Because the Ukrainian-Romanian border does not coincide exactly with the ethnic boundary, a considerable proportion of the oblast’s inhabitants are ethnic Romanians. The ethnic composition of Chernivtsi oblast in 2001 (1959 figures in parentheses) was Ukrainians, 75.0 (66.9) percent; Romanians (including Moldovians), 19.8 (19.6) percent; Russians, 4.1 (6.6) percent; Poles, 0.4 (0.8) percent; and Jews 0.2 (5.4) percent.

The oblast has only one large city, Chernivtsi (pop 265,700 in 2018). The other cities, such as Khotyn and Storozhynets, have fewer than 15,000 inhabitants. In 2017 the oblast had 13 professional-technical schools with 8,100 students and 3 postsecondary institutions with 21,800 students, including the Chernivtsi University.

Economy. Chernivtsi oblast is an industrial-agrarian region. Industry developed mainly after the Second World War, when existing enterprises were reconstructed and new industries were established; these included machine building, metalworking, and equipment making. The main branches of agriculture are grain growing, industrial crops, and cattle feeding. After 1991, as the market economy developed and state enterprises were restructured, private firms and services gained importance and agriculture regained its prominence. By 2017, agriculture contributed to the gross regional product of the oblast 25 percent, industry 12 percent, trade 11 percent, financial services 11 percent, transport and communications 5 percent.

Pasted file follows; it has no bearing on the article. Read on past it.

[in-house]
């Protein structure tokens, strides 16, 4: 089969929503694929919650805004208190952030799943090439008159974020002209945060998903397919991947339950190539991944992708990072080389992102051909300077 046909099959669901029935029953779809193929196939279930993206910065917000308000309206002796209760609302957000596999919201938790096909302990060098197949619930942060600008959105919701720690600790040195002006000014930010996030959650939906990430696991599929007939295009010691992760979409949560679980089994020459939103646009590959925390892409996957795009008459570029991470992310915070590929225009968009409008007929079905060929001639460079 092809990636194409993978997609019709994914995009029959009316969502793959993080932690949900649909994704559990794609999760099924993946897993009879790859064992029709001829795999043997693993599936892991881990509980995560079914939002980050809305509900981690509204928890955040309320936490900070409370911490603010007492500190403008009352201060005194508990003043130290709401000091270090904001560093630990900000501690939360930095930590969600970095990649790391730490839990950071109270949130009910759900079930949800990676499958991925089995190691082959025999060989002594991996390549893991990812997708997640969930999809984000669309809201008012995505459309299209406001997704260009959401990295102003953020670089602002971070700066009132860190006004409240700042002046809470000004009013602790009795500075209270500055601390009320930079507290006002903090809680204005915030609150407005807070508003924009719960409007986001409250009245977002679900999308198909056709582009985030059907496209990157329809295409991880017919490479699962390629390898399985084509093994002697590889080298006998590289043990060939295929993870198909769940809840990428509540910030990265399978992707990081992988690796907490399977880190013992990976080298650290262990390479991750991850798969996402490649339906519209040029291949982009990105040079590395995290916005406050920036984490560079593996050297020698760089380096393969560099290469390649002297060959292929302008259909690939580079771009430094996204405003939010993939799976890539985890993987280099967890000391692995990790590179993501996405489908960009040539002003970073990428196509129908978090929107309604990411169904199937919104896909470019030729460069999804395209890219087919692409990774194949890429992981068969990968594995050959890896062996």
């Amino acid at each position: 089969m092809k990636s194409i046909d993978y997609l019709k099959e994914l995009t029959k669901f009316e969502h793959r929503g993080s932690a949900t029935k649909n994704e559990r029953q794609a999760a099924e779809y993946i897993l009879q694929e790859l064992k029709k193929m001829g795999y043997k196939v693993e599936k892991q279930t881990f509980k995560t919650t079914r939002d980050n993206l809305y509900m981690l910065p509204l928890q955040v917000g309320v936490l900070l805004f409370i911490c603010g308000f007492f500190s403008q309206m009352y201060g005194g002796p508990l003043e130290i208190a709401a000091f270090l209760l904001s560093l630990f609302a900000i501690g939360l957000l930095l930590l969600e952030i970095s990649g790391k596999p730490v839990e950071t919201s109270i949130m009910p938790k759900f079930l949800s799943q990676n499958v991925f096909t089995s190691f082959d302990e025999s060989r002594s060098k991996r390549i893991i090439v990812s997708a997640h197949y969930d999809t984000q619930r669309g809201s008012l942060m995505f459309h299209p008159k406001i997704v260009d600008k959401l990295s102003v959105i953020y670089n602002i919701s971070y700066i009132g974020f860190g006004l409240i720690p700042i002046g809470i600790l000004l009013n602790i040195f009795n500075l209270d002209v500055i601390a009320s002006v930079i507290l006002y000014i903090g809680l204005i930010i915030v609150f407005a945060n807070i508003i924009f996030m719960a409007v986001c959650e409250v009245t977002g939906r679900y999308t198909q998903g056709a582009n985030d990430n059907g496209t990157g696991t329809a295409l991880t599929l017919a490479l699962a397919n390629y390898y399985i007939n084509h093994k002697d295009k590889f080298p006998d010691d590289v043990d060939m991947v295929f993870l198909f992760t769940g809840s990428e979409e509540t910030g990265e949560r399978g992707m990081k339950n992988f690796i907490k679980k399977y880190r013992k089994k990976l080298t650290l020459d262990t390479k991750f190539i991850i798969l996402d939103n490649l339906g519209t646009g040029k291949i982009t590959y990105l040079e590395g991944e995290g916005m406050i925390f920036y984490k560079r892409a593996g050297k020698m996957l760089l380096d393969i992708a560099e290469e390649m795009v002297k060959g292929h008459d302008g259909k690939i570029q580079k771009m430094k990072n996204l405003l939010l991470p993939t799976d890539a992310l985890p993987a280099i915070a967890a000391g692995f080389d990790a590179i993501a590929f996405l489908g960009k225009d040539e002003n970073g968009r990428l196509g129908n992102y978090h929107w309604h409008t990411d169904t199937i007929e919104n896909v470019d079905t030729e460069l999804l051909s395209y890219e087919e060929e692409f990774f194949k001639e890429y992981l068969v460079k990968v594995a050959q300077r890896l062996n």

Industry. Industries of the oblast usually process imported metals and local agricultural products. Energy for industry comes mostly from outside the oblast. Petroleum is brought in from Lviv oblast and Ivano-Frankivsk oblast, coal from the Donbas and the Lviv-Volhynia Coal Basin, and natural gas is piped in from Kosiv. Electricity originates from both the Burshtyn regional power station in Ivano-Frankivsk oblast and its own hydroelectric station at Novodnistrovsk. The industrial profile of the oblast has shifted over the years. In 1970 the food industry accounted for 41 percent of industrial production. Light industry came second (28.5 percent), followed by machine building and metalworking (11.7 percent), and lumber and woodworking (9 percent). By 1990 both the food industry (26.8 percent) and light industry (24.4 percent) lost ground to machine building and metal-working (28.6 percent). Food industry regained its primacy thereafter, accounting for about 32 percent of industrial output by value in 2017, while machine building and metal-working reverted to 11 percent. The main branches of the food industry are sugar refining (concentrated in Chernivtsi, Kostryzhivka, Nelypivtsi, and Zarozhany), meat packing and dairy processing (Chernivtsi and Novosilka), oil and fat production (in Chernivtsi), distilling, and fruit processing. The largest enterprises in light industry are a textile plant and a hose, knitwear, and clothes factory in Chernivtsi. Others include fur and leather goods, kilim-making and embroidery. The oldest branch of industry is the lumber, woodworking, furniture, and veneer industry, with plants in Chernivtsi, Vyzhnytsia, Berehomet, Storozhynets, Khotyn, and Putyliv. Bukovynian furniture made in Chernivtsi is renowned beyond Ukraine. The main enterprises of the machine-building and metalworking industries are located in Chernivtsi: a machine-building plant for the petroleum industry, chemical industry, electric industry, and light industry; and a factory producing farm implements. A chemical plant produces material for rubber footwear made in Chernivtsi. Building materials such as brick, tiles, ceramic products, reinforced concrete, and wall materials are produced by plants in Chernivtsi, Kostryzhivka, Kelmentsi, Storozhynets, and Sokyriany. The Hutsul region is famous for its handicraft industries: wood carving, kilim weaving, and embroidery.